The answer is to look to upgrades in three areas: Special Editions, Planet Cards, and Playing Cards.

Unlike Jokers, these do not come with an opportunity cost outside of spending money.

Special Editions

Your Jokers can each gain one Edition: Foil (+50 Chips), Holographic (+10 Multiplier), Polychrome (x1.5 Multiplier), and Negative (+1 Joker Slot).

You either "fish" for these cards (especially Negative) in the shop as an upgrade path to your existing set-up, or gamble on The Wheel of Fortune Tarot Card to apply these (except Negative) upgrades to your existing Joker setup.

Planet Cards

Planet Cards upgrades the hands you play at a linear rate (e.g. leveling up Straight three times is three times as good of an improvement, leveling up Pair twice is two times as good of an improvement)--usually by increasing the base Chips and Multiplier.

For example, Saturn increases Straights by 30 Chips and +2 Multiplier.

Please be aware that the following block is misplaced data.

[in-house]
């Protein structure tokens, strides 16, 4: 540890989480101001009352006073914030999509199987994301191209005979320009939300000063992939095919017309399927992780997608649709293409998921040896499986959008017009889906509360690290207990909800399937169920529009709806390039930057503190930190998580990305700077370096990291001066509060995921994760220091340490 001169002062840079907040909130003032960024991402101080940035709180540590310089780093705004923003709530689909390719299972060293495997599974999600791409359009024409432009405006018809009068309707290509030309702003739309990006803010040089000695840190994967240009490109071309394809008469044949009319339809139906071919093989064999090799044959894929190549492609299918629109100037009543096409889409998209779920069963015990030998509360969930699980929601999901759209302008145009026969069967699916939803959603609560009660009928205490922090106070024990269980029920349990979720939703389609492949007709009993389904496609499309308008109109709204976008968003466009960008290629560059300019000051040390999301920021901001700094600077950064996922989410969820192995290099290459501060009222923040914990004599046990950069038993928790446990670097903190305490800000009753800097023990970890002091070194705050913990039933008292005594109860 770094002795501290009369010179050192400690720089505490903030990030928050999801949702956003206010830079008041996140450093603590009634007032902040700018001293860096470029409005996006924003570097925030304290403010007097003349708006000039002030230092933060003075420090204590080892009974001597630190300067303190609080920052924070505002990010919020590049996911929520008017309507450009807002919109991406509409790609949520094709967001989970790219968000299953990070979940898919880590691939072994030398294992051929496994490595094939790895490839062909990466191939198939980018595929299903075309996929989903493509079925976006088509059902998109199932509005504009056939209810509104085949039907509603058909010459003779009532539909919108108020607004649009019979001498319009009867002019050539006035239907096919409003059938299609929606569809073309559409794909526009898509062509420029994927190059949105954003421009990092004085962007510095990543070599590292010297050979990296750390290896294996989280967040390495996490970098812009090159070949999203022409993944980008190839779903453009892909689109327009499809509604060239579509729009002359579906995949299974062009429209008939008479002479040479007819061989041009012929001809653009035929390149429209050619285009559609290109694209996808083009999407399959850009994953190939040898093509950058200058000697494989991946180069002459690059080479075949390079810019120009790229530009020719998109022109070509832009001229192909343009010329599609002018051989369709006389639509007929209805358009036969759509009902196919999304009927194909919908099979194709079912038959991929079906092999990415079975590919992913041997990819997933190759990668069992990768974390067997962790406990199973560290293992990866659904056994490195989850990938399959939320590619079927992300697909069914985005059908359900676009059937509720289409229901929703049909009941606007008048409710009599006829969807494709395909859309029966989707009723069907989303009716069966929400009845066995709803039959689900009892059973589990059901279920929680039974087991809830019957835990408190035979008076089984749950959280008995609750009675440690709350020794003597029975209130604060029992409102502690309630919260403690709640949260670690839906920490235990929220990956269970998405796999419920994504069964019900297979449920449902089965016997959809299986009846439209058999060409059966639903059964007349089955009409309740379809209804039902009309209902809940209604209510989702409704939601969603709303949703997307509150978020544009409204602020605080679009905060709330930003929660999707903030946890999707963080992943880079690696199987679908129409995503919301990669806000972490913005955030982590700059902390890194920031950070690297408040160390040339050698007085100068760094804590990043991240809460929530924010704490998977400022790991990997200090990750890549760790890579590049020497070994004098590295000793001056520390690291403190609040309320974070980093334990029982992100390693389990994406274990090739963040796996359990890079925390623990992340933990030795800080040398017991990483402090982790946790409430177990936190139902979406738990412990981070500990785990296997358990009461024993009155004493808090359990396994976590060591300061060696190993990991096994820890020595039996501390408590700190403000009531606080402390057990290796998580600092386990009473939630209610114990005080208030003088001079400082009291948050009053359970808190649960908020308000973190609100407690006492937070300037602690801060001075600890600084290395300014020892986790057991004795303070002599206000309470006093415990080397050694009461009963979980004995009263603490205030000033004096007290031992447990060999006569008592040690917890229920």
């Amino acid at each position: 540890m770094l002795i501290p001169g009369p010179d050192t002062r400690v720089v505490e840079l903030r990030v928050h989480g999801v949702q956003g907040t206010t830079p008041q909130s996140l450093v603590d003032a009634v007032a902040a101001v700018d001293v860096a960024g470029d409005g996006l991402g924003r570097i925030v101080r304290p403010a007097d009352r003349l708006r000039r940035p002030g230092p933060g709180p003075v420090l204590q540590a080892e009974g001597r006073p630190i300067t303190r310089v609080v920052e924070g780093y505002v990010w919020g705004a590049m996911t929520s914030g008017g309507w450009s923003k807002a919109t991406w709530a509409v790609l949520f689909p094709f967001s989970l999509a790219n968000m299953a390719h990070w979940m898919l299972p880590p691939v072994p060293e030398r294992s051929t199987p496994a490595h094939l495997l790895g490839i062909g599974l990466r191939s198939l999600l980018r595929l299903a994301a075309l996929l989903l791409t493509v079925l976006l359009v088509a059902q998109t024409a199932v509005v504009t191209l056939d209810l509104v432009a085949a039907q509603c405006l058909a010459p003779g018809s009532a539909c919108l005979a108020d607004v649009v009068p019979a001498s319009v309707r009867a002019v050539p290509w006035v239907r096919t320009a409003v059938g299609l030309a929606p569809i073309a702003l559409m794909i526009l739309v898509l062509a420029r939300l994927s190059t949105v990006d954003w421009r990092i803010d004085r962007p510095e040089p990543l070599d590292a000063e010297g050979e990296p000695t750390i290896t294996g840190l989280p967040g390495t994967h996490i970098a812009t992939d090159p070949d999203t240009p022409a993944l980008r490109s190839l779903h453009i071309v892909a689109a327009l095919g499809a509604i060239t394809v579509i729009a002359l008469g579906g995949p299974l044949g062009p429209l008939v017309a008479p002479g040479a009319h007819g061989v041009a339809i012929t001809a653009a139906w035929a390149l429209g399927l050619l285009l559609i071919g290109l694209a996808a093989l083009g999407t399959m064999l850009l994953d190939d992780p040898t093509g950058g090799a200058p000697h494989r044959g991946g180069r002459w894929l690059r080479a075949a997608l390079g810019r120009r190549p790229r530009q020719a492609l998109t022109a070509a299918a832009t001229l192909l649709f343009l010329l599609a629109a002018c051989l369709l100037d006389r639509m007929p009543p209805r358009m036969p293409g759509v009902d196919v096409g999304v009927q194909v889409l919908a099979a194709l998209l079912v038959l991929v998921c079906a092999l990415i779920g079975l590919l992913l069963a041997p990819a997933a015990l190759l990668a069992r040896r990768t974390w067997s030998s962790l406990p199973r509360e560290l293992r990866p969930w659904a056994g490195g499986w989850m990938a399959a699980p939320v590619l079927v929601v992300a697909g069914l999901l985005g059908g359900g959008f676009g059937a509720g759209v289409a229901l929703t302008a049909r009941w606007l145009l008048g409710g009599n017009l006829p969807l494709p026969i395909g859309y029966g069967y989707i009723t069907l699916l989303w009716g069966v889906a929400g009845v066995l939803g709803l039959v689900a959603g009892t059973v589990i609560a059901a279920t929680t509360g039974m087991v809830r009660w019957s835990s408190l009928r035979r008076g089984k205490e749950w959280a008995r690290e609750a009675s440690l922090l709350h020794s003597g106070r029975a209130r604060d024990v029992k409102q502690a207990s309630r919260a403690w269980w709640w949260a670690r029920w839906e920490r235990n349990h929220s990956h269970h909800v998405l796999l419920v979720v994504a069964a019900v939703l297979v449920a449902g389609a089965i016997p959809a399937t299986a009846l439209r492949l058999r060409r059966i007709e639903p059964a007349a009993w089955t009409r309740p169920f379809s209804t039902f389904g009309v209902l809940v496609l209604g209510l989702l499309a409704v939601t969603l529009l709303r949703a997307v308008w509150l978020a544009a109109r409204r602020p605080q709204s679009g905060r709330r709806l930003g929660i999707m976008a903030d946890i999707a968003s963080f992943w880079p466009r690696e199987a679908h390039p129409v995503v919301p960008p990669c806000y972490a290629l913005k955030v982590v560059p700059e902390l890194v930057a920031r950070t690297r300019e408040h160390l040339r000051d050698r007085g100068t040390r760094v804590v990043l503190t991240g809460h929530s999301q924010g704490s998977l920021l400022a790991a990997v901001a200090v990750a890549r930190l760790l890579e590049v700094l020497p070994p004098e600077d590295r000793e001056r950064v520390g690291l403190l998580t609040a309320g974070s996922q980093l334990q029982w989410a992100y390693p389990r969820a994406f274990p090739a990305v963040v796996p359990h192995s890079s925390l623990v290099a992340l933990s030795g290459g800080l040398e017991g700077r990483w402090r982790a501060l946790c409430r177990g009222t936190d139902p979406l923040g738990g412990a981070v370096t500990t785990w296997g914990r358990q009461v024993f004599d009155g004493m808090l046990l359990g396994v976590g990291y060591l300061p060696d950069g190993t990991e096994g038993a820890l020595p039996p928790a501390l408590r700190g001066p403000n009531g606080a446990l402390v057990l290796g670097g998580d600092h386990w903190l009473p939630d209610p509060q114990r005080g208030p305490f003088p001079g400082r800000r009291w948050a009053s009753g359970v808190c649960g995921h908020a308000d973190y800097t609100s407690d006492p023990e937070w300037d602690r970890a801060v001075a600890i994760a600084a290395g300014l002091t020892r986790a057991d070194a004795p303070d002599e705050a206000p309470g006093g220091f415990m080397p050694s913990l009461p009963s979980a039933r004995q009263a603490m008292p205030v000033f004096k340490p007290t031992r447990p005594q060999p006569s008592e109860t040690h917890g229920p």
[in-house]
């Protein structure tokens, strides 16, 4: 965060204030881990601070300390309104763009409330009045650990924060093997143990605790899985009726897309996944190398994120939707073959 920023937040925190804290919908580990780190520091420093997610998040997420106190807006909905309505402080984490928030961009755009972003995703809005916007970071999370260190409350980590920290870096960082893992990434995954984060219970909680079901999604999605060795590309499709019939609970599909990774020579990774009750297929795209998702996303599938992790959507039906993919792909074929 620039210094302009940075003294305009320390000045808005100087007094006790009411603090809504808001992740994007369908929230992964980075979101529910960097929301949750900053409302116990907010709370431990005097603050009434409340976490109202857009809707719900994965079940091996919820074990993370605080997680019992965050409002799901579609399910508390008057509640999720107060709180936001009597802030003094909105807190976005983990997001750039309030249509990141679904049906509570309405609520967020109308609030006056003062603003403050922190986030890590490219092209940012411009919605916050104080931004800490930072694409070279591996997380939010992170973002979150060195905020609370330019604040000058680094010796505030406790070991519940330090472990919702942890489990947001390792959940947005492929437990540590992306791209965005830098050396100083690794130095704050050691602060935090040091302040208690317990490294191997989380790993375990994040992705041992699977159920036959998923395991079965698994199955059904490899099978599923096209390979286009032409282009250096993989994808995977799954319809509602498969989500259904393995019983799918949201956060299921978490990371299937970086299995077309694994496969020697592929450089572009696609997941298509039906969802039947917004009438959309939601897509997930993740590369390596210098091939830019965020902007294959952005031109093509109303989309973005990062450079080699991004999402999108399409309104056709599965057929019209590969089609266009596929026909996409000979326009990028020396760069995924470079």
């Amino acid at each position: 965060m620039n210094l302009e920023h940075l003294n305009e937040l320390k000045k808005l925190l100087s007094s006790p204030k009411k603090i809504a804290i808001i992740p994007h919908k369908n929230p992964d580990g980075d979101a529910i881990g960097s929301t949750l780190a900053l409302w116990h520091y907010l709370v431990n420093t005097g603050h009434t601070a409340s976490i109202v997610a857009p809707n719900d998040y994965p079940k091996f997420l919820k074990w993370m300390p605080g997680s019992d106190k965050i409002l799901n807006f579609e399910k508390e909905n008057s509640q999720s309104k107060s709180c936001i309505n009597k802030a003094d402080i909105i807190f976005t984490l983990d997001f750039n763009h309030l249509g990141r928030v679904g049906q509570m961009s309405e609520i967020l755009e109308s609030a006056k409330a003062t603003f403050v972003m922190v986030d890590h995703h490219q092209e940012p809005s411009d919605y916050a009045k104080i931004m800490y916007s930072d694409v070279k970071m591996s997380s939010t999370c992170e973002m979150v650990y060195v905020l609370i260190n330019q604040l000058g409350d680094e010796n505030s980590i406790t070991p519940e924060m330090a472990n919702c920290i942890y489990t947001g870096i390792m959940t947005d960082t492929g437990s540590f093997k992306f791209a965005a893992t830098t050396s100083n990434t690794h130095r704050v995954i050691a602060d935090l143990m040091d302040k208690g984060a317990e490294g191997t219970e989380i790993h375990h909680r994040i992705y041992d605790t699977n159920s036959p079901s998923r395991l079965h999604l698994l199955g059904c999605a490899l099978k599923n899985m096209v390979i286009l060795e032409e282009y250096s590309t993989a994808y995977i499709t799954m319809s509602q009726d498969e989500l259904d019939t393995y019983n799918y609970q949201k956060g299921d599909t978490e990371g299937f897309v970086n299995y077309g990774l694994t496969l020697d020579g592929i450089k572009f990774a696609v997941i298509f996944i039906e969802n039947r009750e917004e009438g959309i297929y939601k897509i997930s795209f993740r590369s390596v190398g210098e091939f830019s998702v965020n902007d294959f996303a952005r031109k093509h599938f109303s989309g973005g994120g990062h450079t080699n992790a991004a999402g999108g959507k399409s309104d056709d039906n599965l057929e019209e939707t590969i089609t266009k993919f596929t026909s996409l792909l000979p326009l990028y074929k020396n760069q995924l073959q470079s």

While this isn't as "cost-effective" of an upgrade in comparison to Jokers, it's still an upgrade, especially in conjunction with all the other upgrades.

If at Ante 6 your Jokers are all set, upgrading the bonuses you get from Planet Cards can be one way of further increasing your potential score.

Playing Cards

While not as consistent as all of the upgrades above, since you need to draw the Playing Cards with upgrades that you need, upgrading your Playing Cards is your next option in order to increase your scoring potential. (In fact, upgrading Playing Cards and Planet Cards is how you clear the Joker-less Challenge.)

Playing Cards can be upgraded in three ways (these all stack):

  • Special Editions (see above example except instead of Jokers, it applies to Playing Cards)
  • Seals (Red Seals to be specific)
  • Card Enhancements

An explanation of the specific Seals and Card Enhancement can be found at the Wiki[].

Please note that Red Seals trigger for both cards played and cards kept in hand, so it works well with both Steel Card and Mult Card.